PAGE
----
By Gavin Buehler
We began this series with a brief look at the benefits of exercise on Strength, Metabolic Health, Cardiovascular Health and Pain Management (Follow the links for a recap). To cap off this series, we’ll take a glance at the effects exercise has on Brain Function and Sleep Quality.
One of the most significant impacts of exercise can be seen through the effects it has on brain health. As more research flows in, it reaffirms that regular physical activity can enhance cognitive performance, improve mood, and reduce the risk of neurodegenerative diseases such as Alzheimer's and Parkinson's disease. A study published in the Journal of Alzheimer's Disease found that individuals who engaged in regular physical activity had a 50% lower risk of developing Alzheimer's disease than those who were sedentary.
One of the primary mechanisms through which exercise improves brain health is by increasing the flow of oxygen and nutrients to the brain. It stimulates chemicals in the brain that affect the health of brain cells, promotes the growth of new blood vessels in the brain, and even the abundance and survival of new brain cells. This, in turn, enhances the brain's ability to perform cognitive tasks, such as memory recall, decision making, and problem-solving.
Exercise has also been shown to promote the growth of new neurons in the hippocampus, a region of the brain that is essential for learning and memory. Physical activity stimulates the production of a protein called BDNF (Brain-Derived Neurotrophic Factor), which plays a critical role in the development of new neurons. This process is known as neurogenesis, and it has been shown to be impaired in individuals with neurodegenerative diseases, such as Alzheimer's disease.
In addition to promoting neurogenesis, exercise has been shown to improve mood and reduce symptoms of depression and anxiety. Physical activity releases endorphins, which are chemicals in the brain that promote feelings of happiness and wellbeing. Exercise has also been shown to reduce levels of stress hormones, such as cortisol, which can have a negative impact on brain function over time.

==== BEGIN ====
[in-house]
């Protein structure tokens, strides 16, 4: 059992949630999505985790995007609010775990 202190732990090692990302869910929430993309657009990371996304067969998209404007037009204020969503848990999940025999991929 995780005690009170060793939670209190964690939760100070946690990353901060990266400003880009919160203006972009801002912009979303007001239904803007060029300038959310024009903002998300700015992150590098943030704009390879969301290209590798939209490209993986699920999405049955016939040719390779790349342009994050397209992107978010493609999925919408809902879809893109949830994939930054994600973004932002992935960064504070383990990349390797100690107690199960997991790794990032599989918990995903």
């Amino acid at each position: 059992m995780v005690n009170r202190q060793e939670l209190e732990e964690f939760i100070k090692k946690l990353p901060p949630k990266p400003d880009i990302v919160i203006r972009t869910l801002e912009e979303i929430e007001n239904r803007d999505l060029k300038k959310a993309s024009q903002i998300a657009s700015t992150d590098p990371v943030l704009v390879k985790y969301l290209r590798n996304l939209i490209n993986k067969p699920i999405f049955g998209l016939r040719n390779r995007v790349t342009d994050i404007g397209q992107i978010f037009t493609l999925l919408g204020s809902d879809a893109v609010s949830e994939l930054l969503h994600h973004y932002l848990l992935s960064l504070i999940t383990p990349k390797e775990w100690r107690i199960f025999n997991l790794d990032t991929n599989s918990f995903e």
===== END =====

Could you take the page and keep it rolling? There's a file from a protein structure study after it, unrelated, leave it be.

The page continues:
Studies have shown that exercise has a positive effect on sleep quality, promoting a deeper and more restful sleep. There are several ways in which exercise contributes to better sleep quality, and we’ll review a few here. For more information on sleep, check out these previous posts on our Blog!
Physical activity has been shown to increase the amount of time spent in deep sleep, the most restorative stage of sleep. Deep sleep is important for restoring energy levels, repairing tissues, and consolidating memories. Regular exercise also helps to establish a consistent sleep schedule helping to regulate and maintain the body's circadian rhythm, the internal 24-hour clock that regulates sleep-wake cycles.
Tying into the segment above, your brain has its very own waste clearance system called the Glymphatic System. This system is constantly filtering toxins from the brain, but during wakefulness, it is mainly disengaged. Most of the clearance takes place during the deep sleep (N3 or third stage) part of your sleep cycle. Impaired glymphatic clearance has been linked to neurodegenerative diseases.
Huh… and we just learned that exercise increases the amount of time spent in deep sleep, the most crucial stage of the cycle for glymphatic function.
Exercise also reduces stress and anxiety levels, which can interfere with the ability to fall asleep and stay asleep. Physical activity stimulates the production of endorphins, which promote relaxation and reduce feelings of anxiety. Exercise has also been shown to decrease levels of the stress hormone cortisol, which can also disrupt sleep.
Hopefully the insights from this series help shift the paradigm of how you view exercise and inspires you “Move With Purpose!” The long reaching benefits of exercise extend well beyond weight management and hold the greatest ability to positively impact overall well-being. There is no other tool or drug that can improve and maintain your life quality as much as exercise. Please make it a regular part of your life.
I hope that you found this information helpful and as always, this article is for educational purposes only. Please consult a health professional before attempting new exercises or protocols, as the content of this article may or may not be appropriate for you.
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